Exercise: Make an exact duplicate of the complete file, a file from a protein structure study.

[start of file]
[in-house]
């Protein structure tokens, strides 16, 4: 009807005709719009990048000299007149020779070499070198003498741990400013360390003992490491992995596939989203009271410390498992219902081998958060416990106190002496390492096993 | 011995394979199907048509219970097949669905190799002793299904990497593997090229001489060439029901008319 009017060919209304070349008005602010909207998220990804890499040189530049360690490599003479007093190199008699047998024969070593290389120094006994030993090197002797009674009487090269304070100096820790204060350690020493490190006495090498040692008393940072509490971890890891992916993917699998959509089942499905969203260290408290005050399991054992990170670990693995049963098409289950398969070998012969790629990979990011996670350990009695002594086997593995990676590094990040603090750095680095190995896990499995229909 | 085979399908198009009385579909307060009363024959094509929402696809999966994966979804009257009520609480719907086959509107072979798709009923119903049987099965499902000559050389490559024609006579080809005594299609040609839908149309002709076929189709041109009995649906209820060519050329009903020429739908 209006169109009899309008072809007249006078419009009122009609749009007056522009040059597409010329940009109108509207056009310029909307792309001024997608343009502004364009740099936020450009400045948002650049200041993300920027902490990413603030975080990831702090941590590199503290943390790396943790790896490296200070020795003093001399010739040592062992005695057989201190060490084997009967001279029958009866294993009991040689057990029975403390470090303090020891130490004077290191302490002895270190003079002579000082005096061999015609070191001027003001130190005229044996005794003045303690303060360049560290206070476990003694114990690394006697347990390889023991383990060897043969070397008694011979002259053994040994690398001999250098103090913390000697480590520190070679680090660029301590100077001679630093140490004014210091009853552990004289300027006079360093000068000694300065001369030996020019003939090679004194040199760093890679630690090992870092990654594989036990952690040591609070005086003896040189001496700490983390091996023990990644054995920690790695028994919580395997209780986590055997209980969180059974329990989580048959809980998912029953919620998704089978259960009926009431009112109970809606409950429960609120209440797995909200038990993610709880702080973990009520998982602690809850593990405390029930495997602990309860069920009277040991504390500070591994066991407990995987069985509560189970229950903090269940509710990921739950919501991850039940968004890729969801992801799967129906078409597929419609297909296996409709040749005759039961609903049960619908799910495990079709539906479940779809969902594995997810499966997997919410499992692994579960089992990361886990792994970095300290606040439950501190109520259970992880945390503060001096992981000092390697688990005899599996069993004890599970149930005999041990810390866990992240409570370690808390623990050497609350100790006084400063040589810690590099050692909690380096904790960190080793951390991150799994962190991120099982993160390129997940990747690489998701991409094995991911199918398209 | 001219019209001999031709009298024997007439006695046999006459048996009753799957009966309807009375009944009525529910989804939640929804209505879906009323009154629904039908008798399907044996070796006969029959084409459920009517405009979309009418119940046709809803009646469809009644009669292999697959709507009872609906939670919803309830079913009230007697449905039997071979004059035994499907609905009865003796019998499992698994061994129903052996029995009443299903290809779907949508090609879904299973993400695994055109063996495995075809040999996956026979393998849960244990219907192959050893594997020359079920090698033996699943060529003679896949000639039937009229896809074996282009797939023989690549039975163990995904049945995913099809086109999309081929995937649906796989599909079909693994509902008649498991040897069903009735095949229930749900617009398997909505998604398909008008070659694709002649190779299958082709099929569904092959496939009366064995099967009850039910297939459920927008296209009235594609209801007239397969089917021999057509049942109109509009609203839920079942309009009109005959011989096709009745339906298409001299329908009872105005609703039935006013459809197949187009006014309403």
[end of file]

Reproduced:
[in-house]
């Protein structure tokens, strides 16, 4: 009807005709719009990048000299007149020779070499070198003498741990400013360390003992490491992995596939989203009271410390498992219902081998958060416990106190002496390492096993 | 011995394979199907048509219970097949669905190799002793299904990497593997090229001489060439029901008319 009017060919209304070349008005602010909207998220990804890499040189530049360690490599003479007093190199008699047998024969070593290389120094006994030993090197002797009674009487090269304070100096820790204060350690020493490190006495090498040692008393940072509490971890890891992916993917699998959509089942499905969203260290408290005050399991054992990170670990693995049963098409289950398969070998012969790629990979990011996670350990009695002594086997593995990676590094990040603090750095680095190995896990499995229909 | 085979399908198009009385579909307060009363024959094509929402696809999966994966979804009257009520609480719907086959509107072979798709009923119903049987099965499902000559050389490559024609006579080809005594299609040609839908149309002709076929189709041109009995649906209820060519050329009903020429739908 209006169109009899309008072809007249006078419009009122009609749009007056522009040059597409010329940009109108509207056009310029909307792309001024997608343009502004364009740099936020450009400045948002650049200041993300920027902490990413603030975080990831702090941590590199503290943390790396943790790896490296200070020795003093001399010739040592062992005695057989201190060490084997009967001279029958009866294993009991040689057990029975403390470090303090020891130490004077290191302490002895270190003079002579000082005096061999015609070191001027003001130190005229044996005794003045303690303060360049560290206070476990003694114990690394006697347990390889023991383990060897043969070397008694011979002259053994040994690398001999250098103090913390000697480590520190070679680090660029301590100077001679630093140490004014210091009853552990004289300027006079360093000068000694300065001369030996020019003939090679004194040199760093890679630690090992870092990654594989036990952690040591609070005086003896040189001496700490983390091996023990990644054995920690790695028994919580395997209780986590055997209980969180059974329990989580048959809980998912029953919620998704089978259960009926009431009112109970809606409950429960609120209440797995909200038990993610709880702080973990009520998982602690809850593990405390029930495997602990309860069920009277040991504390500070591994066991407990995987069985509560189970229950903090269940509710990921739950919501991850039940968004890729969801992801799967129906078409597929419609297909296996409709040749005759039961609903049960619908799910495990079709539906479940779809969902594995997810499966997997919410499992692994579960089992990361886990792994970095300290606040439950501190109520259970992880945390503060001096992981000092390697688990005899599996069993004890599970149930005999041990810390866990992240409570370690808390623990050497609350100790006084400063040589810690590099050692909690380096904790960190080793951390991150799994962190991120099982993160390129997940990747690489998701991409094995991911199918398209 | 001219019209001999031709009298024997007439006695046999006459048996009753799957009966309807009375009944009525529910989804939640929804209505879906009323009154629904039908008798399907044996070796006969029959084409459920009517405009979309009418119940046709809803009646469809009644009669292999697959709507009872609906939670919803309830079913009230007697449905039997071979004059035994499907609905009865003796019998499992698994061994129903052996029995009443299903290809779907949508090609879904299973993400695994055109063996495995075809040999996956026979393998849960244990219907192959050893594997020359079920090698033996699943060529003679896949000639039937009229896809074996282009797939023989690549039975163990995904049945995913099809086109999309081929995937649906796989599909079909693994509902008649498991040897069903009735095949229930749900617009398997909505998604398909008008070659694709002649190779299958082709099929569904092959496939009366064995099967009850039910297939459920927008296209009235594609209801007239397969089917021999057509049942109109509009609203839920079942309009009109005959011989096709009745339906298409001299329908009872105005609703039935006013459809197949187009006014309403």